Philosophical Studies (Dublin) 17:343-345 (1968)

Professor Armstrong defends the view ‘that mental states are nothing but physical states of the brain’. He is aware that it is not humanly possible to prove such an identification. But he feels that it is possible to show that the philosophical and logical objections formulated against it are not valid; possible, also, to refute rival philosophical views and to reach a point where one gives a reasonably complete explanation of all mental states in physical terms. The completeness of the explanation would not prove its truth but would give it force and value. Accordingly, the major part of the book is an attempt ‘to give an account of all mental states as states of the person apt for the bringing about of certain sorts of physical behaviour’.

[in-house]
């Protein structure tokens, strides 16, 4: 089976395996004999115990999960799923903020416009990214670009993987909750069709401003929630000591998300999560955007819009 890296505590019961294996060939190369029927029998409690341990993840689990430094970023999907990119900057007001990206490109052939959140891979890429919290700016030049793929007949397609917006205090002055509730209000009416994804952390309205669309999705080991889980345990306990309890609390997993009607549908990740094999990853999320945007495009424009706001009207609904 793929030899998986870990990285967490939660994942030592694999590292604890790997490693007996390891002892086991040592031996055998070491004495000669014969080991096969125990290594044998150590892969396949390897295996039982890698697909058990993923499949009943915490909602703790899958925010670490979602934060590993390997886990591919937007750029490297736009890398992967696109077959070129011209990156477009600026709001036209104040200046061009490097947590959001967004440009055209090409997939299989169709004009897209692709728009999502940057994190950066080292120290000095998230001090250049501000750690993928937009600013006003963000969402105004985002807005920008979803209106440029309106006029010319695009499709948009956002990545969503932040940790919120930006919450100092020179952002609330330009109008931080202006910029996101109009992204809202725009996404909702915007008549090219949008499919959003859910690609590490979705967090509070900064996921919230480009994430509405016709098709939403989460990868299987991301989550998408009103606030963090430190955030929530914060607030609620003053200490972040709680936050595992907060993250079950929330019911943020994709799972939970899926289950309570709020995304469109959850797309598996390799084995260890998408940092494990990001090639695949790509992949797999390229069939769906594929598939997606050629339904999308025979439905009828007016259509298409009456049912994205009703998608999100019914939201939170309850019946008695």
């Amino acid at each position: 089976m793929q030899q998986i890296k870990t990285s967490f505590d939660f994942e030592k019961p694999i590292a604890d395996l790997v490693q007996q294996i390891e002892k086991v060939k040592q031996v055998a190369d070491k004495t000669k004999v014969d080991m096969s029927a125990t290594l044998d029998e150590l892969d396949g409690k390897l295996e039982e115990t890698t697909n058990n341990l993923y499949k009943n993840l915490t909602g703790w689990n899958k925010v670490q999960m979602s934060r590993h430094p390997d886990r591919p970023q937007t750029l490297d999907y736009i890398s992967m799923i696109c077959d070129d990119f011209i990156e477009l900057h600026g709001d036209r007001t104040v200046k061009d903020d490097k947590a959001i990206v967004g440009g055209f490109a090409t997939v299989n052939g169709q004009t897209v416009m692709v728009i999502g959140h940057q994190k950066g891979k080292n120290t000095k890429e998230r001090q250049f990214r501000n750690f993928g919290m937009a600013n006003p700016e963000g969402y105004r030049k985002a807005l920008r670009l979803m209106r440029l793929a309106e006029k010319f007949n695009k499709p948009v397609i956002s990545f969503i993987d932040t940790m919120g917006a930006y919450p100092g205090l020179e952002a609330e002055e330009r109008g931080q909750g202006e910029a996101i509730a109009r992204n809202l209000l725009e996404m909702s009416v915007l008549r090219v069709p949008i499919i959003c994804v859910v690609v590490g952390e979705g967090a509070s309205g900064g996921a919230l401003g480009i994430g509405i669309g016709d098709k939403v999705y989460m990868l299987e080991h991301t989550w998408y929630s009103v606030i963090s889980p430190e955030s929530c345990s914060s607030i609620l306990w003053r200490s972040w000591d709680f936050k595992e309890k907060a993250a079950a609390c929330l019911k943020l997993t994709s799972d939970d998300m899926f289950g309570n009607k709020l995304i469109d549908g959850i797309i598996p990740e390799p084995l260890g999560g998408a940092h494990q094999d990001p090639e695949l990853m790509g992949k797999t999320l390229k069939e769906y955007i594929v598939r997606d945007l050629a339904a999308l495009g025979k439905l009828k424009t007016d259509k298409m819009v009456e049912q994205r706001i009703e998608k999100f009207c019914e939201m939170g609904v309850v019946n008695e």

Keywords Catholic Tradition  History of Philosophy
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ISBN(s) 0554-0739
DOI 10.5840/philstudies196817055
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